Powerful Graphics to Wow Clients at This Year’s Investment Performance Reviews

Thursday, February 03, 2011 10:59
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Powerful Graphics to Wow Clients at This Year’s Investment Performance Reviews

What clients want most from their advisors is performance and education. They want to be aware of the capital market environment and its opportunities so they can understand how their investment managers have performed and why. In the following we provide 8 graphs and charts that will wow clients and set us apart.

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Here's a summary of what the graphs show:

Stock Markets in 2010

U.S.

  • The total market (5000 stocks) returned 18%. The S&P500 lagged with a 15% return.
  • Smaller companies were in favor, returning more than 20%, while large companies returned "only"13%.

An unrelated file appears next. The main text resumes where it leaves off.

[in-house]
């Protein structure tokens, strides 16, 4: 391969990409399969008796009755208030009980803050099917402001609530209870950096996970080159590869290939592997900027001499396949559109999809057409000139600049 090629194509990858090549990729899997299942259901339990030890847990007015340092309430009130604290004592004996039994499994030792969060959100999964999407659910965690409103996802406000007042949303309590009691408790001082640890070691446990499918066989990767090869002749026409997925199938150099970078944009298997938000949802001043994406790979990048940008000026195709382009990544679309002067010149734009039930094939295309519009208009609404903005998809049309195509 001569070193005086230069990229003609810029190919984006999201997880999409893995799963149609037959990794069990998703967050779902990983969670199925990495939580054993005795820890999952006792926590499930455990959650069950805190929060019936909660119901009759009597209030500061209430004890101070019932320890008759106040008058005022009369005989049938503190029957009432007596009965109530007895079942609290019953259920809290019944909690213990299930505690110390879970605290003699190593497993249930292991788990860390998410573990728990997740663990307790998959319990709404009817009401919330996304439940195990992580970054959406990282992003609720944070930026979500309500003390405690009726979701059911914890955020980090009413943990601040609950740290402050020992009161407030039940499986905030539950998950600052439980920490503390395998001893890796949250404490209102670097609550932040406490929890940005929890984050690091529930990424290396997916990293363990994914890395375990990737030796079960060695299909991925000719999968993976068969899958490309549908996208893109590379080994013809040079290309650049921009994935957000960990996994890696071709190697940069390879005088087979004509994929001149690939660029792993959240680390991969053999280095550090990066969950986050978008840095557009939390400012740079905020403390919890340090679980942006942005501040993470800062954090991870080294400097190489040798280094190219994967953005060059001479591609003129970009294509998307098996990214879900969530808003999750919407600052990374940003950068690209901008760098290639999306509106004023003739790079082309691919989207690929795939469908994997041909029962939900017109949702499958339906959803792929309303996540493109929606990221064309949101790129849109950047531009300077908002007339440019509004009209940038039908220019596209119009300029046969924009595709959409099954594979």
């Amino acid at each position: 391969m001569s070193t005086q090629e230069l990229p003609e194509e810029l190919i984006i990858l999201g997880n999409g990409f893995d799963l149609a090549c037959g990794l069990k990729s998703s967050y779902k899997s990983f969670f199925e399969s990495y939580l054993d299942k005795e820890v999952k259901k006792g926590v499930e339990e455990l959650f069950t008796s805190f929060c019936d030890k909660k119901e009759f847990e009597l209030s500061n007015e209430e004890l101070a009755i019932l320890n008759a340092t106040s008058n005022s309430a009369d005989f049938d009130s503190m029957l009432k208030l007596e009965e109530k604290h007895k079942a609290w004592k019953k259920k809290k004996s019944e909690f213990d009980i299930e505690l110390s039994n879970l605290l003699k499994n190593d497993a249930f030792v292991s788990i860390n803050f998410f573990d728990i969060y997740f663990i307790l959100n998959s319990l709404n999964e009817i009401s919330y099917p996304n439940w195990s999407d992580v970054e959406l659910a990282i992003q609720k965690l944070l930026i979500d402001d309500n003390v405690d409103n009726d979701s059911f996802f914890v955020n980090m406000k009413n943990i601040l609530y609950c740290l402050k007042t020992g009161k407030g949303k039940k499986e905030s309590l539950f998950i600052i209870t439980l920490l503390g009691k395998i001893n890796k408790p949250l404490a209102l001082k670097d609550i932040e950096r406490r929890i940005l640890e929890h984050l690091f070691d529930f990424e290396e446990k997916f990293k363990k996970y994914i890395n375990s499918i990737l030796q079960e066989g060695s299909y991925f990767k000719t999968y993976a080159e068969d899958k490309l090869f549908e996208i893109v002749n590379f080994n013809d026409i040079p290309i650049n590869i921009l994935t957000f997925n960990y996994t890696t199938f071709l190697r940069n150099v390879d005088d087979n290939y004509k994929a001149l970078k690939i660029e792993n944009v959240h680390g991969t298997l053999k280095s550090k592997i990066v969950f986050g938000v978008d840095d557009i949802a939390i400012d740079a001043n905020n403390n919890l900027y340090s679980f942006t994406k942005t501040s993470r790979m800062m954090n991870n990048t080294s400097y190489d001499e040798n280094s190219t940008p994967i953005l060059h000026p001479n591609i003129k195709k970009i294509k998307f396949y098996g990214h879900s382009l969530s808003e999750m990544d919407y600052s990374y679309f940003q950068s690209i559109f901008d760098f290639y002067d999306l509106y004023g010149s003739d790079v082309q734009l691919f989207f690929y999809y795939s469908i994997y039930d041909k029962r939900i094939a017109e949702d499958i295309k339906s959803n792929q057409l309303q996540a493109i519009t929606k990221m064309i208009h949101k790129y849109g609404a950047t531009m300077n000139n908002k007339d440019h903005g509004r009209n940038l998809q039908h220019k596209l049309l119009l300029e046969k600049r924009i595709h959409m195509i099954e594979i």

• Materials and Consumer Discretionary companies performed best, earning 35% and 30% respectively. Health Care and Consumer Staples lagged with 6% and 9% returns.

Foreign

  • The total market (20,000 stocks) earned 17.5%, more than doubling the EAFE (900 stocks) index's 8.2% return.
  • Small-to-mid (Smid) value was in favor, earning 30%, while large companies returned 12%.
  • Latin America and Emerging Markets led with 40% and 28% returns, respectively, while Europe-ex-UK lagged with a 5% return.

 

The 85-year History of the US Stock and Bond Markets

  • US stock market performance in 2010 was right in the middle of its historical range. It was a typical year.
  • US bond performance was quite good, better than average.

  

The Year 2010 in Review

I review the year by analyzing why popular indexes, namely the S&P500 and the EAFE, performed as they did. I provide attribution analyses set against a backdrop of the entire market. Advisors can integrate these insights into their annual performance reviews.

US Stock Market

We begin with an analysis of the style composition and performance of the S&P500 as shown in the next exhibit.